Parotid cancers not only tend to grow in the gland itself and destroy the surrounding tissue and nerves, but also spread to the lymph nodes and even other parts of the body. The parotid surgery treatment type of these tumors is based on the type of cancer. Early diagnosis of the cancer is obviously of utmost importance, because it leads to a less extensive surgery, less complications and much better outcomes. All masses in the parotid gland should be carefully assessed and diagnosed, usually by performing a needle biopsy. In advanced cases, pain and facial paralysis can develop due to a parotid gland cancer. The most common symptom of salivary gland cancer, however, is a painless mass. Exposure to radiation is the most well-known cause of salivary gland cancer. This includes environmental exposure and radiation therapy for cancer of the head or neck. To ascertain the extent of the tumor, an MRI scan of the face and neck may be indicated as well.
Your doctor will be able to get a good idea about the activity of your thyroid gland by listening to your symptoms, asking you some questions and by examining your neck. However, by taking a small sample of your blood he or she can assess exactly your thyroid secretory state. On this single sample of blood, for example, the levels of the hormones involved can be measured in the laboratory. By this means it is possible to find out if too much or too little T4 and/or T3 is being secreted, and how active the pituitary is by measuring the TSH. A single blood test will normally confirm the diagnosis, but sometimes other tests are required.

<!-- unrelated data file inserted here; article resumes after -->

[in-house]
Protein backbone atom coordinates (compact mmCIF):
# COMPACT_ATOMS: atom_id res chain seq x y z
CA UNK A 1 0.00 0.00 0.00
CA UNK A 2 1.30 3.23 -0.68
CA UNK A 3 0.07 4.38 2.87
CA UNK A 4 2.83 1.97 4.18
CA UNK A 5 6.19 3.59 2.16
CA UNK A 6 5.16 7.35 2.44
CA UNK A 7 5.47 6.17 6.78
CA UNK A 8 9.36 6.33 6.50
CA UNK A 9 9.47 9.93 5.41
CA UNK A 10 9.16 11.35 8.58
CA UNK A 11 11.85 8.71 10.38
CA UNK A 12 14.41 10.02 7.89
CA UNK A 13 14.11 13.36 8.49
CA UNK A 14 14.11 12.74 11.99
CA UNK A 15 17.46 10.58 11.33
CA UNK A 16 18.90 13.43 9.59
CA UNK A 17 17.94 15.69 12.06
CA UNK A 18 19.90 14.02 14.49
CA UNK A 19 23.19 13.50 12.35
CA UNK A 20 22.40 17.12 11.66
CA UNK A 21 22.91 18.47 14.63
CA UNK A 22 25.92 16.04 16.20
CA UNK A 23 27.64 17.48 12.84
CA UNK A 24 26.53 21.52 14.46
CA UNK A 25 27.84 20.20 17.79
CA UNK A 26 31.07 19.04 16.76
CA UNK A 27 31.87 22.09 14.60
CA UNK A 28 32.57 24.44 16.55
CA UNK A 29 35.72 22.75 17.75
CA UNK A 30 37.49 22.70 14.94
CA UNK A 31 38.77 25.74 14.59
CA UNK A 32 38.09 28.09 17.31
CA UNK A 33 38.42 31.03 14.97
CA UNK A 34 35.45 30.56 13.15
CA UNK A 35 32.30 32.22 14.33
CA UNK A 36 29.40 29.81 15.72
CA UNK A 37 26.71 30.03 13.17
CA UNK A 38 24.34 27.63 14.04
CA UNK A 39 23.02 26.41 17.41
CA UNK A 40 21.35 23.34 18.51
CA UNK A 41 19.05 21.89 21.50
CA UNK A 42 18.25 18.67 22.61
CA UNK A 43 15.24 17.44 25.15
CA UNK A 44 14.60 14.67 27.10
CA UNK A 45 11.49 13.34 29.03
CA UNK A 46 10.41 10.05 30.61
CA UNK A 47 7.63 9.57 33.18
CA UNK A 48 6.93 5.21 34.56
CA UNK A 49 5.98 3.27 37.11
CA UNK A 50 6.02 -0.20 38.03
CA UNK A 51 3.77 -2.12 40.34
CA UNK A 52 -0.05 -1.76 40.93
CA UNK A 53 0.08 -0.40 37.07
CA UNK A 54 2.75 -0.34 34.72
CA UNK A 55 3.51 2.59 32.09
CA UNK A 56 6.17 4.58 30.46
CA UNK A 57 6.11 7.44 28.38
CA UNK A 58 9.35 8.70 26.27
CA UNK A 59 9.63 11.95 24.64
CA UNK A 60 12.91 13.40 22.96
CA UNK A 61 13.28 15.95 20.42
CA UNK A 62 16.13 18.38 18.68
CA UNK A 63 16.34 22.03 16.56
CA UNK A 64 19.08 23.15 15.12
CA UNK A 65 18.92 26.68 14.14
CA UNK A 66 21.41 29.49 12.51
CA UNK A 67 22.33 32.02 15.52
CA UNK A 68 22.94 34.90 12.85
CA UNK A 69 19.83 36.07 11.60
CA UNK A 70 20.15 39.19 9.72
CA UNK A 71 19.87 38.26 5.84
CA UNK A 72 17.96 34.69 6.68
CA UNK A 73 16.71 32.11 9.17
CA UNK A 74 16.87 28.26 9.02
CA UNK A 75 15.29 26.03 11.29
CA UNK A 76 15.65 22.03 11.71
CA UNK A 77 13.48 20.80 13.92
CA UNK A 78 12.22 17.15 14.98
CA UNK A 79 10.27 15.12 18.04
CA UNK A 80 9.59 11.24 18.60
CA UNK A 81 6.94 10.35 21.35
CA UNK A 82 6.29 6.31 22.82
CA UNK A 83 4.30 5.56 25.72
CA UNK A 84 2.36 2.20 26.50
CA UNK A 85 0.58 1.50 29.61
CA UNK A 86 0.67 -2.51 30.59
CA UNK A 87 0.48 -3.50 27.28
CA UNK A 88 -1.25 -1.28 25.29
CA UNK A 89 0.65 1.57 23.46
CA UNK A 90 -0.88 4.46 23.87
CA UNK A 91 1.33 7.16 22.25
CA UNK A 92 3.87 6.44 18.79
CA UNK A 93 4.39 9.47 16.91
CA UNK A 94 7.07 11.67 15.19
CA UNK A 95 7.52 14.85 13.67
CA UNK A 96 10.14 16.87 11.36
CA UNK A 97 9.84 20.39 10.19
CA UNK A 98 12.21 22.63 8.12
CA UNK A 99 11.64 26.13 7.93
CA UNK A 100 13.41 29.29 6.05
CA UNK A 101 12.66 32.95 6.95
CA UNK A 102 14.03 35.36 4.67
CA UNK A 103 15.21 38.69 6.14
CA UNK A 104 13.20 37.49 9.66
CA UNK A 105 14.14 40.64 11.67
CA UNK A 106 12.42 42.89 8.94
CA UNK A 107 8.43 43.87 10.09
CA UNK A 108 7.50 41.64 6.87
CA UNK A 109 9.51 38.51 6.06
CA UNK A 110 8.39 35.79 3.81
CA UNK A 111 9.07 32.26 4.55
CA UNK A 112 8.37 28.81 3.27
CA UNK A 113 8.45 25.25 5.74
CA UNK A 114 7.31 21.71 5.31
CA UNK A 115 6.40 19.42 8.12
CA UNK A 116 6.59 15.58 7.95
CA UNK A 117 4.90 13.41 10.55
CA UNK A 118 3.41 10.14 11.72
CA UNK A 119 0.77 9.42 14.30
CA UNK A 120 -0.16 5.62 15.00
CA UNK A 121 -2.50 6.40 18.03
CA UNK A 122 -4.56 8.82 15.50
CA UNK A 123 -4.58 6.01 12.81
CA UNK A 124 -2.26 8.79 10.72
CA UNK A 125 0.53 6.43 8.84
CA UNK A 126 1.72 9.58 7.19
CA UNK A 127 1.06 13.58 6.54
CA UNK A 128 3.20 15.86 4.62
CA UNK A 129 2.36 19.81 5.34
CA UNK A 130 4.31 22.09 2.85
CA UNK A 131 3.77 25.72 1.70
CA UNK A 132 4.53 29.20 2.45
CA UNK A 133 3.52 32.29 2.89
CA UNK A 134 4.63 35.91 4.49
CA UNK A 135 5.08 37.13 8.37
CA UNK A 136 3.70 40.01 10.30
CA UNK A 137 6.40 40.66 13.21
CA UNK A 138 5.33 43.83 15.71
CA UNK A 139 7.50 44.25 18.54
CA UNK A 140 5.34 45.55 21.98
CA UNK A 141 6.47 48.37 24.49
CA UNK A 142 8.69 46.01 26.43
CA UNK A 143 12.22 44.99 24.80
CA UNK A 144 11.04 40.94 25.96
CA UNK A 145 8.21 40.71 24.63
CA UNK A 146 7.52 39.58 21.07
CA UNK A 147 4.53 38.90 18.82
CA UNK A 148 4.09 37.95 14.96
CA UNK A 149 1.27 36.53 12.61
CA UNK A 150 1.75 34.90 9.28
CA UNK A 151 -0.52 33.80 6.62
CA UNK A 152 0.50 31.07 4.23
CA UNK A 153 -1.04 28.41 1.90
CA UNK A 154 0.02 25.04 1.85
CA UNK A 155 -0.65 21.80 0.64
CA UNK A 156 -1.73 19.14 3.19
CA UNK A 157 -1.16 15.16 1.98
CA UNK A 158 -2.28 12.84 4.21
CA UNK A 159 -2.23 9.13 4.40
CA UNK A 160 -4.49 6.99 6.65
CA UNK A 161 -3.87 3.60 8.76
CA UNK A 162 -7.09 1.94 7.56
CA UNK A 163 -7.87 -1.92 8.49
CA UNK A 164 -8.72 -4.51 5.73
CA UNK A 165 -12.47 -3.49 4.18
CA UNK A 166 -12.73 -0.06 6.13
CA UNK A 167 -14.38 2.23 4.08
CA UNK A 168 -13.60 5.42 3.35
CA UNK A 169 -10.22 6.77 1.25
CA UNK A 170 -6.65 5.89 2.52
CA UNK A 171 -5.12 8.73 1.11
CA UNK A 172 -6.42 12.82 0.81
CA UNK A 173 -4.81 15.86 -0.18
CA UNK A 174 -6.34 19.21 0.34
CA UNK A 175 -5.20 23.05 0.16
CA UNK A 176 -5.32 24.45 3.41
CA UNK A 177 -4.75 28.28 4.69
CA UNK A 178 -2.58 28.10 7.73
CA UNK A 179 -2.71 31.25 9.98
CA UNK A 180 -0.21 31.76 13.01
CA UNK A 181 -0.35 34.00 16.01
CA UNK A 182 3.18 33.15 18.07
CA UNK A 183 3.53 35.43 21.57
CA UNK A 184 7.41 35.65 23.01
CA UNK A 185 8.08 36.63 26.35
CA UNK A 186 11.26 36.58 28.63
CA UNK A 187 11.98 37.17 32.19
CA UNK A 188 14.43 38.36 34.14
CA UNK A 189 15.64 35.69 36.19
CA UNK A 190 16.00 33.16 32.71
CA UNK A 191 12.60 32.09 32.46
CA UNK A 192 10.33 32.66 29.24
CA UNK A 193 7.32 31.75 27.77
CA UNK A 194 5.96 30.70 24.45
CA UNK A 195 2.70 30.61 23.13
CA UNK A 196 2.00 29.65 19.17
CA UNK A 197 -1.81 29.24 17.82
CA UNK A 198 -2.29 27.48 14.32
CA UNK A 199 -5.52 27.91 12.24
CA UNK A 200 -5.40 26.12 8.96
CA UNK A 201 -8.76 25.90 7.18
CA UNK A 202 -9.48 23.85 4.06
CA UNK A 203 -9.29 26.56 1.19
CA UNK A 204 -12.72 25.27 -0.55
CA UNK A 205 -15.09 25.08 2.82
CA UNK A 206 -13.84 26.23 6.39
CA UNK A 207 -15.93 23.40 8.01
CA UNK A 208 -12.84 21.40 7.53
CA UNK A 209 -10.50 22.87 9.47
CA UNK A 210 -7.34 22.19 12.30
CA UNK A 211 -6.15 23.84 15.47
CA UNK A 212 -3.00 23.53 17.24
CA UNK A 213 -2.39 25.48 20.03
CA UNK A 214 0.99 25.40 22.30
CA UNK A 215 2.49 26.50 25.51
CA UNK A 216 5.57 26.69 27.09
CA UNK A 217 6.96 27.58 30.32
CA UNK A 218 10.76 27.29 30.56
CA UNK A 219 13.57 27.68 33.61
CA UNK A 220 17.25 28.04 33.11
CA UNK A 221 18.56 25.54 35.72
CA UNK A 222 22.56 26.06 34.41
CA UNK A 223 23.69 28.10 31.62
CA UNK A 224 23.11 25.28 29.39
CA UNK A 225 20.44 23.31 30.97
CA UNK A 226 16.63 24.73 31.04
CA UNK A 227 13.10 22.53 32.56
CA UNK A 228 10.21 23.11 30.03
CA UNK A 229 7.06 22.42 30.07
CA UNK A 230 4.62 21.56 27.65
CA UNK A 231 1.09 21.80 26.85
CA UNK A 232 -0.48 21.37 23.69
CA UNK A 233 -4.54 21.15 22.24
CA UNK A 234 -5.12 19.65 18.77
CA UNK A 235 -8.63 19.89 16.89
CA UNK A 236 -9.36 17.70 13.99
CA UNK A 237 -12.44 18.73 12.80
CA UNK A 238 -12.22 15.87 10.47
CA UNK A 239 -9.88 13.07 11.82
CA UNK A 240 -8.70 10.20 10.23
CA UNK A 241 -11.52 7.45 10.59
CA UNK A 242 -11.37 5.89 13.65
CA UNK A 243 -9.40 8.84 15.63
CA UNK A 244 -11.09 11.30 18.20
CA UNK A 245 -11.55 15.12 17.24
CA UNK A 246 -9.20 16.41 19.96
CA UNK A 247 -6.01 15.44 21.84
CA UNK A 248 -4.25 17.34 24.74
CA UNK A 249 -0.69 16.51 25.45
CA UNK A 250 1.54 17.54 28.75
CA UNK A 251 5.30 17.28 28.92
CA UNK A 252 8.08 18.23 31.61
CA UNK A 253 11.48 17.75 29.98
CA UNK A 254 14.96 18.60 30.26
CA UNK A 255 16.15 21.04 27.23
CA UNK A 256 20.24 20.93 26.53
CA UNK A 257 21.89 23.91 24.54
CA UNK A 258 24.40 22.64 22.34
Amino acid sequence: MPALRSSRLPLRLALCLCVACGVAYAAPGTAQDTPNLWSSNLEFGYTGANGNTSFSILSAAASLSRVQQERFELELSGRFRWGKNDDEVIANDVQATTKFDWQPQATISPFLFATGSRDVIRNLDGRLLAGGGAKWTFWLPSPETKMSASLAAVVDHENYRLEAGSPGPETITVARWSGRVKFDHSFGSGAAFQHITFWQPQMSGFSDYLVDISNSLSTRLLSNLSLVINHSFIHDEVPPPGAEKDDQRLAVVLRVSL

Both versions are then enveloped in a relatively large glycoprotein complex called thyroglobulin and stored in the thyroid gland. To be released into the bloodstream for circulation throughout the body, the hormones are separated from thyroglobulin and bound to a much smaller globulin thyroxin-binding globulin or albumin. However, only % of thyroid hormone is "free" to be biologically active. Thyroid's action in the cell is to increase the biosynthesis of enzymes, resulting in heat production, oxygen consumption, and elevated metabolic rate. Thyroid stimulates the oxidation of fatty acids, and reduces cholesterol by oxidizing it into bile acids. Thyroid also stimulates enzymes for protein synthesis and, when present in excessive amounts, can catabolize (destroy) muscle protein. Estrogen causes food calories to be stored as fat. Thyroid hormone causes fat calories to be turned into usable energy. Thyroid hormone and estrogen have opposing actions. Estrogen inhibits thyroid action in the cells, interfering with the binding of thyroid to its receptor. Both hormones have phenol rings at a corner of their molecule. The respiratory enzymes of cells are thyroid-dependent. When thyroid function is low, cellular oxygen is low (cellular hypoxia). Thus, estrogen-induced thyroid interference contributes to less-than-optimal brain function. Excess estrogen may compete with thyroid hormone at the site of its receptor. In so doing, the thyroid hormone may never complete its mission, creating hypothyroid symptoms despite normal serum levels of thyroid hormone. Progesterone, on the other hand, increases the sensitivity of estrogen receptors for estrogen and yet, at the proper level, inhibits many of estrogen's side effects. GABA (gamma-aminobutyric acid) is an amino acid that acts as a neurotransmitter-inhibitor and tends to have a calming effect. When estrogen interferes with thyroid production and slows the metabolism of brain cells, it indirectly decreases GABA production and increases brain cell excitability, a factor in epilepsy.